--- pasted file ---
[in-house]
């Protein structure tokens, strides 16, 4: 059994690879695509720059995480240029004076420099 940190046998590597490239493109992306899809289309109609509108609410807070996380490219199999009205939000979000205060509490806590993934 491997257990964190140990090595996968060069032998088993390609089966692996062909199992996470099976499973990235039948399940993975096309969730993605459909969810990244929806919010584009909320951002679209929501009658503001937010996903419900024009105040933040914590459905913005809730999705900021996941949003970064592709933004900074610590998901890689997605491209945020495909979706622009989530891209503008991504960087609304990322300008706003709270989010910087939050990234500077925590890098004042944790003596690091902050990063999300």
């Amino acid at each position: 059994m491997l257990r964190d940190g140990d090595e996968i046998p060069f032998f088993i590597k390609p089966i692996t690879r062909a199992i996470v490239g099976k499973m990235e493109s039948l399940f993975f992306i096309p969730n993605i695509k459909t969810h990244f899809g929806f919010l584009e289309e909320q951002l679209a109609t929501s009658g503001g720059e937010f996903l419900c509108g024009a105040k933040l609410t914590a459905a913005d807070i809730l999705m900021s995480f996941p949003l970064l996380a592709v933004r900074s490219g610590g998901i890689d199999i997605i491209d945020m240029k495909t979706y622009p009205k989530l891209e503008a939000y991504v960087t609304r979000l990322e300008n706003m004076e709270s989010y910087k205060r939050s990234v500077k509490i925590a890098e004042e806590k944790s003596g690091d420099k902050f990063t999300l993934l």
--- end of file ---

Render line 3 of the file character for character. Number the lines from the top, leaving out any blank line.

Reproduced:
């Amino acid at each position: 059994m491997l257990r964190d940190g140990d090595e996968i046998p060069f032998f088993i590597k390609p089966i692996t690879r062909a199992i996470v490239g099976k499973m990235e493109s039948l399940f993975f992306i096309p969730n993605i695509k459909t969810h990244f899809g929806f919010l584009e289309e909320q951002l679209a109609t929501s009658g503001g720059e937010f996903l419900c509108g024009a105040k933040l609410t914590a459905a913005d807070i809730l999705m900021s995480f996941p949003l970064l996380a592709v933004r900074s490219g610590g998901i890689d199999i997605i491209d945020m240029k495909t979706y622009p009205k989530l891209e503008a939000y991504v960087t609304r979000l990322e300008n706003m004076e709270s989010y910087k205060r939050s990234v500077k509490i925590a890098e004042e806590k944790s003596g690091d420099k902050f990063t999300l993934l």